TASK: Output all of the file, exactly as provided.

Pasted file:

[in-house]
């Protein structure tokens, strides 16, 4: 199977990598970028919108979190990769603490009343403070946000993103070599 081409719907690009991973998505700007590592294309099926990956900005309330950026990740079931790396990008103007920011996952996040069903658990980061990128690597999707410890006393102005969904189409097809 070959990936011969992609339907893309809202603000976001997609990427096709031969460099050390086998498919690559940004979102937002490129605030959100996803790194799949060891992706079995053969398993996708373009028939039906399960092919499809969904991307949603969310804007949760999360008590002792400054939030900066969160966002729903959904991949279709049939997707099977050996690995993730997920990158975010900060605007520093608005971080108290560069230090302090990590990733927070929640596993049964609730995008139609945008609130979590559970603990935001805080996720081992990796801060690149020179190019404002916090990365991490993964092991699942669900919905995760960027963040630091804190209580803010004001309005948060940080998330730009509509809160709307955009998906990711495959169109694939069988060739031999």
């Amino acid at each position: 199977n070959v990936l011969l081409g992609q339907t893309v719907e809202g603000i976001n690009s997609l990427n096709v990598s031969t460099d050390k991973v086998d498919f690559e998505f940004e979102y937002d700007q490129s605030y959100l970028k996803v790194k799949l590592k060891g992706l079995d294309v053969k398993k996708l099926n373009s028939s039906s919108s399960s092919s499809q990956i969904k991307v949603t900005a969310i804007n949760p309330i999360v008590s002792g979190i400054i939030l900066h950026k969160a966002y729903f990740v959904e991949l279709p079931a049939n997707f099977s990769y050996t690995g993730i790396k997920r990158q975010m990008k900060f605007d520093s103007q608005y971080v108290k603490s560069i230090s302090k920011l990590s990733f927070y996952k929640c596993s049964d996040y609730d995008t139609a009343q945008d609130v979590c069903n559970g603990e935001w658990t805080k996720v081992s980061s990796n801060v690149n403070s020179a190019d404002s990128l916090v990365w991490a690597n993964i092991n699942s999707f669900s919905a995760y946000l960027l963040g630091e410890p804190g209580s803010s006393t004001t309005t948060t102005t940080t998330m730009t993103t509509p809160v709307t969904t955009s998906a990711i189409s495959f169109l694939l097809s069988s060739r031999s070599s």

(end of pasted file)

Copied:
[in-house]
């Protein structure tokens, strides 16, 4: 199977990598970028919108979190990769603490009343403070946000993103070599 081409719907690009991973998505700007590592294309099926990956900005309330950026990740079931790396990008103007920011996952996040069903658990980061990128690597999707410890006393102005969904189409097809 070959990936011969992609339907893309809202603000976001997609990427096709031969460099050390086998498919690559940004979102937002490129605030959100996803790194799949060891992706079995053969398993996708373009028939039906399960092919499809969904991307949603969310804007949760999360008590002792400054939030900066969160966002729903959904991949279709049939997707099977050996690995993730997920990158975010900060605007520093608005971080108290560069230090302090990590990733927070929640596993049964609730995008139609945008609130979590559970603990935001805080996720081992990796801060690149020179190019404002916090990365991490993964092991699942669900919905995760960027963040630091804190209580803010004001309005948060940080998330730009509509809160709307955009998906990711495959169109694939069988060739031999």
């Amino acid at each position: 199977n070959v990936l011969l081409g992609q339907t893309v719907e809202g603000i976001n690009s997609l990427n096709v990598s031969t460099d050390k991973v086998d498919f690559e998505f940004e979102y937002d700007q490129s605030y959100l970028k996803v790194k799949l590592k060891g992706l079995d294309v053969k398993k996708l099926n373009s028939s039906s919108s399960s092919s499809q990956i969904k991307v949603t900005a969310i804007n949760p309330i999360v008590s002792g979190i400054i939030l900066h950026k969160a966002y729903f990740v959904e991949l279709p079931a049939n997707f099977s990769y050996t690995g993730i790396k997920r990158q975010m990008k900060f605007d520093s103007q608005y971080v108290k603490s560069i230090s302090k920011l990590s990733f927070y996952k929640c596993s049964d996040y609730d995008t139609a009343q945008d609130v979590c069903n559970g603990e935001w658990t805080k996720v081992s980061s990796n801060v690149n403070s020179a190019d404002s990128l916090v990365w991490a690597n993964i092991n699942s999707f669900s919905a995760y946000l960027l963040g630091e410890p804190g209580s803010s006393t004001t309005t948060t102005t940080t998330m730009t993103t509509p809160v709307t969904t955009s998906a990711i189409s495959f169109l694939l097809s069988s060739r031999s070599s």